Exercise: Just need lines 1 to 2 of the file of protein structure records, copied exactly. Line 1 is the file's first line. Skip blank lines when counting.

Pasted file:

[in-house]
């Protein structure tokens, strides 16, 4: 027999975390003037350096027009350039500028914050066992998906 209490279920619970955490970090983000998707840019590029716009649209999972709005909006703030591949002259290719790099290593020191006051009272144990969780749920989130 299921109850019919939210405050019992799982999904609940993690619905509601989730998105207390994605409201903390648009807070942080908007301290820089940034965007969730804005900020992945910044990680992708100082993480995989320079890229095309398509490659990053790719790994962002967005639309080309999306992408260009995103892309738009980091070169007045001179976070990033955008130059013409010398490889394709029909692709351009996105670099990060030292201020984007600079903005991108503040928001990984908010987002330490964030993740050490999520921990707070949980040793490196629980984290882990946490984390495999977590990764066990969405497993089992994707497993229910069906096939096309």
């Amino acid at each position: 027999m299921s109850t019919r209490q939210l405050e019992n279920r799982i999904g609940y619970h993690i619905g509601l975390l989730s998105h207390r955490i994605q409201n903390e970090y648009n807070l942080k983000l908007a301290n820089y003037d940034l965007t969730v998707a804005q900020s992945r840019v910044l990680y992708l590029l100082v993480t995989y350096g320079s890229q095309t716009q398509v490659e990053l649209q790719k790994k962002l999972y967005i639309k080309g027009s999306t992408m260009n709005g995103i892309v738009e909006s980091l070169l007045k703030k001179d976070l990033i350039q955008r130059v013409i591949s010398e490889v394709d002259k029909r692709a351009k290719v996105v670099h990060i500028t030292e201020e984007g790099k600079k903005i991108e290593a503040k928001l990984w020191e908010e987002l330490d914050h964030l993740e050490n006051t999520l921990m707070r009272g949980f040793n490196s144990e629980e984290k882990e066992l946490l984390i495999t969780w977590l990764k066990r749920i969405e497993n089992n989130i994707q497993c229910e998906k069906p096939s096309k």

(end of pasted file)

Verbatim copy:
[in-house]
């Protein structure tokens, strides 16, 4: 027999975390003037350096027009350039500028914050066992998906 209490279920619970955490970090983000998707840019590029716009649209999972709005909006703030591949002259290719790099290593020191006051009272144990969780749920989130 299921109850019919939210405050019992799982999904609940993690619905509601989730998105207390994605409201903390648009807070942080908007301290820089940034965007969730804005900020992945910044990680992708100082993480995989320079890229095309398509490659990053790719790994962002967005639309080309999306992408260009995103892309738009980091070169007045001179976070990033955008130059013409010398490889394709029909692709351009996105670099990060030292201020984007600079903005991108503040928001990984908010987002330490964030993740050490999520921990707070949980040793490196629980984290882990946490984390495999977590990764066990969405497993089992994707497993229910069906096939096309």